On Monday 22nd July 1912 Killingholme was on charter to take King George V, Queen Mary and the rest of the royal party to open Immingham Dock.
Killingholme and her sister Brocklesly were brand new that year and had been built for the Hull to New Holland ferry service across the Humber. They were of an unusual design being double ended with rudders at both ends, so that they did not need to turn round while in service, and had particularly tall funnels to increase the natural draught through their boilers thereby doing away with the need for an enclosed boiler room with steam powered fans to force a draught through the boiler.
Killingholme was selected for this special event and was despatched to dry-dock in Grimsby to be painted white for the occasion. Plans to temporarily rename her Queen Mary were thwarted, not by any royal objection, but because the statutory period of notice for such a name change to come into effect had not been given in sufficient time.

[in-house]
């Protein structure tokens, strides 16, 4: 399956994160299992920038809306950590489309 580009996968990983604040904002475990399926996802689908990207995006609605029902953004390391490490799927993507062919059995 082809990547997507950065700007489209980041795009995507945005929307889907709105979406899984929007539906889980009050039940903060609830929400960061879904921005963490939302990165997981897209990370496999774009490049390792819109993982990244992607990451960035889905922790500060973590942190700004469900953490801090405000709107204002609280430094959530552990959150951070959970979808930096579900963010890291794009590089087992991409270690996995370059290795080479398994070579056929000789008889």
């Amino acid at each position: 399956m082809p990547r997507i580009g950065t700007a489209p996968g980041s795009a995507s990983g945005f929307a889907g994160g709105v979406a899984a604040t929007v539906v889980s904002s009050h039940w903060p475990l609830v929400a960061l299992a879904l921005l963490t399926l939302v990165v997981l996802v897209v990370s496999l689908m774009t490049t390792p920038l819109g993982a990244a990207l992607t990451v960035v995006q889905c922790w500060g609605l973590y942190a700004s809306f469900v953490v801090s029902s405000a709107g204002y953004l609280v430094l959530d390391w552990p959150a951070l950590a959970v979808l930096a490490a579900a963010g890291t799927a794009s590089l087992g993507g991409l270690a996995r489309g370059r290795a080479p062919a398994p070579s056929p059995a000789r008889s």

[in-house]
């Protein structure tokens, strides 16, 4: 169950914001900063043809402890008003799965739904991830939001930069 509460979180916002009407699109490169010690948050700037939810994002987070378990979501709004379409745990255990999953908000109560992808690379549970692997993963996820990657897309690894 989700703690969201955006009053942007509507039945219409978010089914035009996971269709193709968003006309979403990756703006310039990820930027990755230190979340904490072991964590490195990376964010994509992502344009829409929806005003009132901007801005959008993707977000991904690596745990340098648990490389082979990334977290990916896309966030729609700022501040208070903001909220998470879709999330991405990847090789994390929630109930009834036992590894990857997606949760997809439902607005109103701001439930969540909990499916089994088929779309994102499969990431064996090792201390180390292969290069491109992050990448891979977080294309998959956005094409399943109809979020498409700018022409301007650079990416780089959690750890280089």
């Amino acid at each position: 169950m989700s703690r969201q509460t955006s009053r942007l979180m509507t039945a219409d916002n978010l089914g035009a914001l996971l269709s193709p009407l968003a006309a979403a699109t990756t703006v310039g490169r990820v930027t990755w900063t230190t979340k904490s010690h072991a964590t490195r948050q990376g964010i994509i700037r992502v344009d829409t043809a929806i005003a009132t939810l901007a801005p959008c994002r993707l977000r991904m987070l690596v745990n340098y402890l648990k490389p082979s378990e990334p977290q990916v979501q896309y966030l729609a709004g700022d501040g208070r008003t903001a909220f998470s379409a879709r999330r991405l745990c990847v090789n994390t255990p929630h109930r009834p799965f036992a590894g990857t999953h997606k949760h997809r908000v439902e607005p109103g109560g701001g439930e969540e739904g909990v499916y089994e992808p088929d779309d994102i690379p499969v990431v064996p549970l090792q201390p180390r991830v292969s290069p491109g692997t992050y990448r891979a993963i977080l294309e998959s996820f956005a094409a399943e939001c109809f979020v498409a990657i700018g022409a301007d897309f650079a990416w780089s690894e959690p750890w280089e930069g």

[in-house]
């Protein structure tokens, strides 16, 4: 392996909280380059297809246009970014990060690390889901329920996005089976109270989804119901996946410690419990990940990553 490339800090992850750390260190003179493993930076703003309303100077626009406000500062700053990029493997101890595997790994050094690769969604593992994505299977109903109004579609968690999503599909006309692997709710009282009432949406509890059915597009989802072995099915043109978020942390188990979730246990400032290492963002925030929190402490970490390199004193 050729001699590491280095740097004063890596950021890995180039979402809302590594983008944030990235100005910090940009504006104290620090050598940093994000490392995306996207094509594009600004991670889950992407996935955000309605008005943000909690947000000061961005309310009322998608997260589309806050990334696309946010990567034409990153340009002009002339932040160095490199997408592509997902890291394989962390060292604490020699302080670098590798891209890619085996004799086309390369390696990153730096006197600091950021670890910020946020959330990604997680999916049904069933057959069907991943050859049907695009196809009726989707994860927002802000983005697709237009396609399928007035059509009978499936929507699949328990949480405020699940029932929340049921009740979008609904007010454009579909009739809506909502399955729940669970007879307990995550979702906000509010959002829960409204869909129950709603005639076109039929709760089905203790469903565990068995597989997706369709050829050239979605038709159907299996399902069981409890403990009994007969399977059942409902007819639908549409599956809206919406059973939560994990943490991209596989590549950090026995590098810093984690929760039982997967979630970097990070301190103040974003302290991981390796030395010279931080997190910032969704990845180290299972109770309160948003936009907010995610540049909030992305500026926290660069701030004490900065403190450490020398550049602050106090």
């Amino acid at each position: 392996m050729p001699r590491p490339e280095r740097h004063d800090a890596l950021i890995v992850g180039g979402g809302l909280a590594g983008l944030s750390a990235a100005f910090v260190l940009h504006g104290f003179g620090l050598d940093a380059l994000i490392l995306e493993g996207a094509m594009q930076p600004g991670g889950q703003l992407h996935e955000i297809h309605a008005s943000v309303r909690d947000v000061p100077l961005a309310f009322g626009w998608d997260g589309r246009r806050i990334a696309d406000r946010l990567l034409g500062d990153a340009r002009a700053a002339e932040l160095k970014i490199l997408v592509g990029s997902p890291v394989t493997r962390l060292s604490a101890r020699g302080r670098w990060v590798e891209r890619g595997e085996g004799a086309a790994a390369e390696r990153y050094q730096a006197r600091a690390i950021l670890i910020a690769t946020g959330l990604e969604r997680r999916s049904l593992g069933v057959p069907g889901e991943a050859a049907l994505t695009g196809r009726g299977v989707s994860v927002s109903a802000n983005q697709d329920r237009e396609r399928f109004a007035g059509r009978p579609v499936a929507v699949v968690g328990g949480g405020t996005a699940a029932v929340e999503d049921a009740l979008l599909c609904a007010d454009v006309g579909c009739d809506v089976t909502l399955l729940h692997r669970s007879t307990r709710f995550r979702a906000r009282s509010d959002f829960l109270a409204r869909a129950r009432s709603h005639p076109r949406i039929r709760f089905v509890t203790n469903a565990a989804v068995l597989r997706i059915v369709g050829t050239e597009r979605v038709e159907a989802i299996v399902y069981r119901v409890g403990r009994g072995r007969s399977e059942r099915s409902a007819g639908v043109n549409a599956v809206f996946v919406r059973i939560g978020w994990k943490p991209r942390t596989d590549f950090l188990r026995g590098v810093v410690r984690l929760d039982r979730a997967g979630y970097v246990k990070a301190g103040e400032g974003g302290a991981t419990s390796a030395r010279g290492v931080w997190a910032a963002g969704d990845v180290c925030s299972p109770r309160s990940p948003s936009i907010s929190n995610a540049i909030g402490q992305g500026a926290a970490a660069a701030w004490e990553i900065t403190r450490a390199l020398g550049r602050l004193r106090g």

On the day the King and Queen boarded Killingholme at the entrance to the lock and gave the signal for the gates to be opened after which Killingholme steamed on into the dock to much cheering from the assembled crowds and music from a brass band.
Killingholme then went alongside the number 2 transit shed where the royal party went ashore and mounted a dais for the speeches during which the King said “I have much pleasure in declaring open Immingham Dock which in future will be known as ‘The King’s Dock'”. He then called for Sam Fay, then General Manager of the Great Central Railway, to come forward to kneel before him and so unexpectedly knighted him on the spot.
After inspecting the guard of honour the King and Queen left by train and Killingholme returned to Hull to take her place once again on the ferry service.